I’ve been visiting a public nursing home very frequently, and I’ve been shaken by some of the things I’ve noticed and some of the things I’ve been told.
The clue is in the name.
Nursing home. That’s Home.
I can see nothing homely about the public nursing home I’ve come to know so well. What I’ve seen is an institution, a place where everybody — staff and residents — are institutionalised. But what’s tragic is that it wouldn’t have to be like that if only attitudes were different.
Ireland has a strong authoritarian streak, limited only by our membership of the EU that forced us to comply with certain basic norms, whether we liked it or not. One of those norms is this: people are entitled to their essential human dignity. This is not something in the gift of any other human being. It is not to to be offered or withheld at the whim of a ward manager, a cleaner, a nurse, a doctor, a kitchen assistant or a clerk.
And yet, from what I can determine, human dignity is withheld all the time in nursing homes under the control of the HSE, though in a more subtle way than the days when a staff member felt comfortable threatening a resident: take your pills or I’ll bust your jaw. Legislation and the fear of the HR department have changed that, but neither law nor HR administrators can change mindsets.
That”s why there’s no more overt bullying, or at least not when anyone is watching. Instead, it’s covert and insidious.
Let me give you a few examples. Would you, as a grown adult tolerate anyone addressing you as Good girl or Good boy?
Would you, if your mobility became reduced due to an injury, tolerate anyone berating you for dropping food on the floor?
How would you react if somebody constantly spoke to you in an exaggeratedly loud voice?
If you had diarrhoea and vomiting, how would you like being told you’ll have to wait?
How would you feel about a uniformed authority figure assuming you have some cognitive disability even though you know you are far better read than they are?
How would you, as a grown adult, like it if you had no defensible space, no privacy and no say in the decisions made about your living conditions?
How would you like it if you had nowhere to keep your personal possessions or the little luxuries that a grandchild might bring?
How would you feel if those little treats mysteriously disappeared in the middle of the night?
How would you feel if you had no entitlement to a key for a locker?
How would you like it if your clothes went to a common laundry and if they returned stretched, shrunk or not at all?
I know that a nursing home is not a hotel. I realise that all residents have health problems of one sort or another, but a nursing home is not a hospital. It’s a home. It’s the only home the residents have or will ever have, and yet, the regime in public nursing homes is all about authority, at the expense of the residents’ dignity.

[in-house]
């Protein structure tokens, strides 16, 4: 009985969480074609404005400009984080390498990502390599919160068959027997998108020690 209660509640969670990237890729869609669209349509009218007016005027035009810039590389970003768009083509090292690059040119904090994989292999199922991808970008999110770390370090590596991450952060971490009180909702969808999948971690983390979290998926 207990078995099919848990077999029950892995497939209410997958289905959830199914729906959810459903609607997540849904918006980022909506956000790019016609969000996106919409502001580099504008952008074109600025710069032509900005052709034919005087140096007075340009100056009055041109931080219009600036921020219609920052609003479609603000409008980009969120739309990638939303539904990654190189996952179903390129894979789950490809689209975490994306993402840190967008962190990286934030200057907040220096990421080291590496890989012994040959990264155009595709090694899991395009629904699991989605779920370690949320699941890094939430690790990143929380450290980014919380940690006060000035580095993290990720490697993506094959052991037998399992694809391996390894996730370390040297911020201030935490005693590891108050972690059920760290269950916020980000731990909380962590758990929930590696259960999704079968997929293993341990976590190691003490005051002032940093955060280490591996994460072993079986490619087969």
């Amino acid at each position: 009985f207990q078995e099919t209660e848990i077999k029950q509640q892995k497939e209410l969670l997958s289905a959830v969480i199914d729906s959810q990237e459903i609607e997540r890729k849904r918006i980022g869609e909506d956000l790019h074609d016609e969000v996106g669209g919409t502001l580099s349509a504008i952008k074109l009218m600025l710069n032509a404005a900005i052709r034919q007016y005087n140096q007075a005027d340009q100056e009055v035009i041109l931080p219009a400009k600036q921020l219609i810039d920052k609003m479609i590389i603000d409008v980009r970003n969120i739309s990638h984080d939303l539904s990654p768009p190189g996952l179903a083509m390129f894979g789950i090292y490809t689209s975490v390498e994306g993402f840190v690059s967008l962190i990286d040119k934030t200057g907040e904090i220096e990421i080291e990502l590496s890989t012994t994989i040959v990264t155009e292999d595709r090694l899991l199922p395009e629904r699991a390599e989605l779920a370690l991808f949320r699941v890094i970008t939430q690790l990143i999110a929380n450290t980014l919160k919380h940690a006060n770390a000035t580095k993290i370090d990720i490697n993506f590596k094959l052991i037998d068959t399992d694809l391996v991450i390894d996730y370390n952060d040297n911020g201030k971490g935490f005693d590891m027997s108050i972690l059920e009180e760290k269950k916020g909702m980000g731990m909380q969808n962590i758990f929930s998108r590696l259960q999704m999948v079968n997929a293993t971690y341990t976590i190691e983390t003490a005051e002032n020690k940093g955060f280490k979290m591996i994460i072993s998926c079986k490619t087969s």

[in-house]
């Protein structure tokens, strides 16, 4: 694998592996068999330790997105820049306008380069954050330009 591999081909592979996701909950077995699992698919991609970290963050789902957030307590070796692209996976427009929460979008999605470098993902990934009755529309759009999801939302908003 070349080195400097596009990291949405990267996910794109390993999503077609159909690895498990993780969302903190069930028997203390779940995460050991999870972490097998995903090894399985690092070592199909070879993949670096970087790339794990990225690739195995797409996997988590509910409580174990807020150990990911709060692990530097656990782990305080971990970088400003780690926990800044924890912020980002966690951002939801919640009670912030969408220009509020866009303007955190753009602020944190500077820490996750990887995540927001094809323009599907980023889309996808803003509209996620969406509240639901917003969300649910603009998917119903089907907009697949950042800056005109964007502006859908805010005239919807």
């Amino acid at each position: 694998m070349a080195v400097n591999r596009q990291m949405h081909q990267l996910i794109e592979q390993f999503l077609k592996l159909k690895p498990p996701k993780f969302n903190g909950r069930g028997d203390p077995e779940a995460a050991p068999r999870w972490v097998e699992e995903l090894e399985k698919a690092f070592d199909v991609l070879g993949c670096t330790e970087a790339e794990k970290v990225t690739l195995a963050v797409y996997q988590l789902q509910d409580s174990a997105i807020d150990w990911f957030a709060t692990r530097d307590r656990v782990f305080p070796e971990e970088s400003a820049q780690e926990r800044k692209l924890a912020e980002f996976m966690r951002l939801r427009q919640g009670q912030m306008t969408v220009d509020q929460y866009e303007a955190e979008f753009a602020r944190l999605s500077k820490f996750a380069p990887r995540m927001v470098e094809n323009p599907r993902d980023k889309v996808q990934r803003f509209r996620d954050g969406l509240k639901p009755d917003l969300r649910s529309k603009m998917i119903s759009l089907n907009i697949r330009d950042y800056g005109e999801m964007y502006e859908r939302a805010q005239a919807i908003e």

Let me ask a few questions.
Why does a nursing home physically need to look like a hospital? Why is it painted in the soulless hospital cream?
Why can’t there be semi-private spaces that people can retreat to when they feel the need?
Why do staff need to wear uniforms?
Why can’t staff address residents in a normal conversational tone of voice as equals, unless they happen to know the resident is deaf?
Why can’t staff assume that a resident is compos mentis unless they have evidence to the contrary?
What would be wrong with basic courtesy towards another human being?
Why are staff given to understand that they have authority over residents when in fact they do not?
Why do some staff think they have a right to discipline residents verbally, as they might do to a child?
Here’s a revolutionary idea: what would be wrong with asking residents how they’d like their homes to be organised? How about consulting the people who live in public nursing homes, listening to them with respect, and doing what they request, as far as practicable?
It’s all about respect in the end.
It’s all about dignity, and most of it would cost the HSE nothing, since basic courtesy is free. In all likelihood, the staff would never think of treating their own family or friends the way they treat their vulnerable, powerless residents, unless they wanted a strong reaction. A very strong reaction indeed from those of us who aren’t impaired in one way or another.
There is nothing worse than being rendered powerless, but sadly, as with all Irish institutions, the only way this will change is through fear, and in that regard, we can only welcome the appointment of the Confidential Recipient, Leigh Gath.
I might just get in contact with this admirable woman. And I might just install a hidden video camera that operates even when I’m not there.
What do you think?
Failing that, I might get legal on their ass.